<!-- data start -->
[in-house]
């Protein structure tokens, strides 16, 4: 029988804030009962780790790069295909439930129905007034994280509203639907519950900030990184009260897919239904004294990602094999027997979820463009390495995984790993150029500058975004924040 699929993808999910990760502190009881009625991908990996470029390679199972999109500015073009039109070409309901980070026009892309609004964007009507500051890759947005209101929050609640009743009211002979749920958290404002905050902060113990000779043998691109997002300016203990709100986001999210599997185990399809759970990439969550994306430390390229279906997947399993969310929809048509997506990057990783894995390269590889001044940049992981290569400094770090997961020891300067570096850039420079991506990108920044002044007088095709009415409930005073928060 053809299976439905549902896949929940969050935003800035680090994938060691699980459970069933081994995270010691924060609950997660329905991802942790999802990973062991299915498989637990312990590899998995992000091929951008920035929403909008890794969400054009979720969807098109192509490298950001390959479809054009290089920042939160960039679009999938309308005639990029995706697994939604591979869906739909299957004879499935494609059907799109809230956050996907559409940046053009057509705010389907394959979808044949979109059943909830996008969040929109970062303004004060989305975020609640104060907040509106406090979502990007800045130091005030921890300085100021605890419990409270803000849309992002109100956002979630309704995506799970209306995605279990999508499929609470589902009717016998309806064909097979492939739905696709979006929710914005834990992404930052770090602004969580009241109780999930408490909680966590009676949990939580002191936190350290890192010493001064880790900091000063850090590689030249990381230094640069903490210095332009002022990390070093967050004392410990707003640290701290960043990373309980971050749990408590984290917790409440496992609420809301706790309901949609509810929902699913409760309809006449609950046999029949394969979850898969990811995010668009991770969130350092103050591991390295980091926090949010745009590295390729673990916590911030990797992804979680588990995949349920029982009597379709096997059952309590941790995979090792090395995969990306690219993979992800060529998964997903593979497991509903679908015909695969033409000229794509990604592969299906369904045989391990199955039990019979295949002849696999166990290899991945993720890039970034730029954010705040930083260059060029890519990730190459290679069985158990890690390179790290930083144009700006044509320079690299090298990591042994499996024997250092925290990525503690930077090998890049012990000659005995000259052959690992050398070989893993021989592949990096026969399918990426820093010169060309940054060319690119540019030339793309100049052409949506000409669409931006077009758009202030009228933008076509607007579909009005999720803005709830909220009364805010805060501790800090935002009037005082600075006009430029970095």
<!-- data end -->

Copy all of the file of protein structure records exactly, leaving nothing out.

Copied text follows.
[in-house]
């Protein structure tokens, strides 16, 4: 029988804030009962780790790069295909439930129905007034994280509203639907519950900030990184009260897919239904004294990602094999027997979820463009390495995984790993150029500058975004924040 699929993808999910990760502190009881009625991908990996470029390679199972999109500015073009039109070409309901980070026009892309609004964007009507500051890759947005209101929050609640009743009211002979749920958290404002905050902060113990000779043998691109997002300016203990709100986001999210599997185990399809759970990439969550994306430390390229279906997947399993969310929809048509997506990057990783894995390269590889001044940049992981290569400094770090997961020891300067570096850039420079991506990108920044002044007088095709009415409930005073928060 053809299976439905549902896949929940969050935003800035680090994938060691699980459970069933081994995270010691924060609950997660329905991802942790999802990973062991299915498989637990312990590899998995992000091929951008920035929403909008890794969400054009979720969807098109192509490298950001390959479809054009290089920042939160960039679009999938309308005639990029995706697994939604591979869906739909299957004879499935494609059907799109809230956050996907559409940046053009057509705010389907394959979808044949979109059943909830996008969040929109970062303004004060989305975020609640104060907040509106406090979502990007800045130091005030921890300085100021605890419990409270803000849309992002109100956002979630309704995506799970209306995605279990999508499929609470589902009717016998309806064909097979492939739905696709979006929710914005834990992404930052770090602004969580009241109780999930408490909680966590009676949990939580002191936190350290890192010493001064880790900091000063850090590689030249990381230094640069903490210095332009002022990390070093967050004392410990707003640290701290960043990373309980971050749990408590984290917790409440496992609420809301706790309901949609509810929902699913409760309809006449609950046999029949394969979850898969990811995010668009991770969130350092103050591991390295980091926090949010745009590295390729673990916590911030990797992804979680588990995949349920029982009597379709096997059952309590941790995979090792090395995969990306690219993979992800060529998964997903593979497991509903679908015909695969033409000229794509990604592969299906369904045989391990199955039990019979295949002849696999166990290899991945993720890039970034730029954010705040930083260059060029890519990730190459290679069985158990890690390179790290930083144009700006044509320079690299090298990591042994499996024997250092925290990525503690930077090998890049012990000659005995000259052959690992050398070989893993021989592949990096026969399918990426820093010169060309940054060319690119540019030339793309100049052409949506000409669409931006077009758009202030009228933008076509607007579909009005999720803005709830909220009364805010805060501790800090935002009037005082600075006009430029970095």